If the large-signal directly modulated pulses are then phase modulated by the same frequency fm, the modulated electrical field can be expressed as
where, Δθ2 is the modulation index of phase modulator, and Δφ is the phase difference. In this case, the instantaneous frequency of the light is given by
Optical frequency chirp can be described as
when Δφ=π/2, the chirp generated by the large-signal directly modulated laser has the same sign with the chirp generated by the phase modulator, and the optical frequency chirp (6) can be written as:
when t ε ((n-1/2) T, (n+1/2) T) (n is an integer), the optical frequency chirp is negative, and when t→n*T, the optical frequency chirp is almost linear, and the absolute value of the chirp reaches maximum.
A conceptual diagram is shown in Fig. 1. By appropriately adjusting delay to make Δφ=π/2, the negative chirp of large-signal directly modulated pulses can be enhanced, and the positive chirp of phase modulator can be prevented. The total optical frequency chirp is almost linear, with maximum negative chirp of:
Accordingly, an optimum length of DCF is used to compensate linear chirp, and the estimate optimum length of DCF can be given as:
where C is optical speed in vacuum, T0 is the FWHM of large-signal directly modulated pulse, D is dispersion parameter, λ is the central wavelength of optical pulse, and Δν is the FWHM of optical spectrum.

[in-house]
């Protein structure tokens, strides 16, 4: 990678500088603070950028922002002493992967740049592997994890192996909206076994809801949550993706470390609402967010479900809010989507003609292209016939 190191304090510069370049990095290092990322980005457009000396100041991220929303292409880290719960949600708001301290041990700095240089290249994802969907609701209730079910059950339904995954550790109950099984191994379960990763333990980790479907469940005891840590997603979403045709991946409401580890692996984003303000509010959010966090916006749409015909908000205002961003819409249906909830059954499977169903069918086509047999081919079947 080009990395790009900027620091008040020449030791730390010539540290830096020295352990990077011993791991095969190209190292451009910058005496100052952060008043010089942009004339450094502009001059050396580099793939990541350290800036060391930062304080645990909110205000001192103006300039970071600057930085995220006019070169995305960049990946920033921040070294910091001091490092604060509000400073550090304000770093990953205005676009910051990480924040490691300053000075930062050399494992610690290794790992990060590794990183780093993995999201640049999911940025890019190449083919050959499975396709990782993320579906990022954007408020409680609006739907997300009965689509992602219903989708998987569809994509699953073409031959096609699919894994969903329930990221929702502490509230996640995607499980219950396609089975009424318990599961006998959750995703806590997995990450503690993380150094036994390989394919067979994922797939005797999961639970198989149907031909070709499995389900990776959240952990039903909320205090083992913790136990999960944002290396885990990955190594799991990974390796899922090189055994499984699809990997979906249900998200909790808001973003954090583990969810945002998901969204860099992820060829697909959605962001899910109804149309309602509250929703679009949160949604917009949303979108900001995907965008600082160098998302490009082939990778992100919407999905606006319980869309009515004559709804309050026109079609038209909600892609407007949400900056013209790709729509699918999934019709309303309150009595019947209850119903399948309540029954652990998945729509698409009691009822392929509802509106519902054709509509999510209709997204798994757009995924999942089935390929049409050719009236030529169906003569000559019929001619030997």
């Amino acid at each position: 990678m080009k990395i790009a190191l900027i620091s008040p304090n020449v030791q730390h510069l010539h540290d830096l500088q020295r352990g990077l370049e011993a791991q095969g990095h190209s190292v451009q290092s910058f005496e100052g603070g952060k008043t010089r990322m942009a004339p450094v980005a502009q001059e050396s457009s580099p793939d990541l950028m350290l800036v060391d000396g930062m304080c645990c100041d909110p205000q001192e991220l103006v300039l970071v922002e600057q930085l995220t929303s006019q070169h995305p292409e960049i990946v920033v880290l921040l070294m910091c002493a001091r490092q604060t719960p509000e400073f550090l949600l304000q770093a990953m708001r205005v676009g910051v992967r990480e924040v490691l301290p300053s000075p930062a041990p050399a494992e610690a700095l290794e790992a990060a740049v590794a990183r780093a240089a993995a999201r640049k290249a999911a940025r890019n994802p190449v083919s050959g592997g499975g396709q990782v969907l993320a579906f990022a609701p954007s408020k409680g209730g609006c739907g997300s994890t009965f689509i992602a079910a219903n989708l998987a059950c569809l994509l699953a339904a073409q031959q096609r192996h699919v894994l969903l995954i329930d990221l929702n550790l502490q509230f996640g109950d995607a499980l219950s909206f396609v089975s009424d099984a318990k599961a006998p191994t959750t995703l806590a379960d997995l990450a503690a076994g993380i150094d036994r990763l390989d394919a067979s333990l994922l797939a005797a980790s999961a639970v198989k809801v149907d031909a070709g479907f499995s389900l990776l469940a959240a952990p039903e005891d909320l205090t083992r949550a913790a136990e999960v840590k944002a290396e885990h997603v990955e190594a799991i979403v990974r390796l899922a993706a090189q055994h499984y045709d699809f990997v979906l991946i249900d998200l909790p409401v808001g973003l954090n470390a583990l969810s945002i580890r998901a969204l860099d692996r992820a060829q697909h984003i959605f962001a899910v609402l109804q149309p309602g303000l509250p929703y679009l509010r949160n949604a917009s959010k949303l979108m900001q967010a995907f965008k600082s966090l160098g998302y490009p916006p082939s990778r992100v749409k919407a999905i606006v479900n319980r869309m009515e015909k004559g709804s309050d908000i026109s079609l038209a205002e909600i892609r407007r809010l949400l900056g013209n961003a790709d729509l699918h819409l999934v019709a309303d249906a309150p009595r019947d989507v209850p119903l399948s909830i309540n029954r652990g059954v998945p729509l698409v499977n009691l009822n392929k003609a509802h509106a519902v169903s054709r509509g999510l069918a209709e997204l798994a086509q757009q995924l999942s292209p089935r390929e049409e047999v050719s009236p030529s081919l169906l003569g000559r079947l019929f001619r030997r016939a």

Substitute Δφ=π/2 into (4), and after Fourier Transform, we can get the spectral function:
From (10), the FWHM of optical spectrum with different phase modulation index and modulation frequency can be calculated assuming that the large-signal directly modulated pulse has a duty ratio of 25%, as shown in Fig. 2. So the FWHM of optical spectrum can be approximately shown as:
3. Experimental setup
Our short pulse source has a simple configuration, as shown in Fig. 3. 10GHz sinusoidal radio-frequency (RF) signals directly modulate a MQW-DFB laser (Irf=63mA, Ibias=50mA, Ithreshold=18mA), and produce 28-ps optical pulses at the wavelength of 1553 nm, as shown in Fig. 4. The optical spectrum is 0.494nm (about 62GHz in frequency), and the intensity modulation index is near 100%. The linewidth enhancement factor α can be calculated to about 6.2, so the phase modulation index Δθ1 is calculated to approximately 1.0π.
The large-signal directly modulated optical pulses pass through a variable optical delay line (ODL), and then are modulated by an integrated LiNbO3 phase modulator. The phase modulator is driven by the sinusoidal RF signals that are amplified by a RF amplifier. The RF power fed into the phase modulator is 23dBm, and the phase modulator index Δθ2 is approximately 0.9π. An adjustable optical delay line is used to allow temporal adjustment of the switching window created by the large-signal directly modulated pulses, which ensure the negative chirp of phase modulator to pass through and prevent the positive chirp. A polarization controller (PC) is used to align the polarization state of input light with the axis of phase modulator. The pulses with negative chirp that emerged from the phase modulator are then compressed into short pulses using a 147-m-long DCF (D=-142ps/nm/km) for chirp compensation.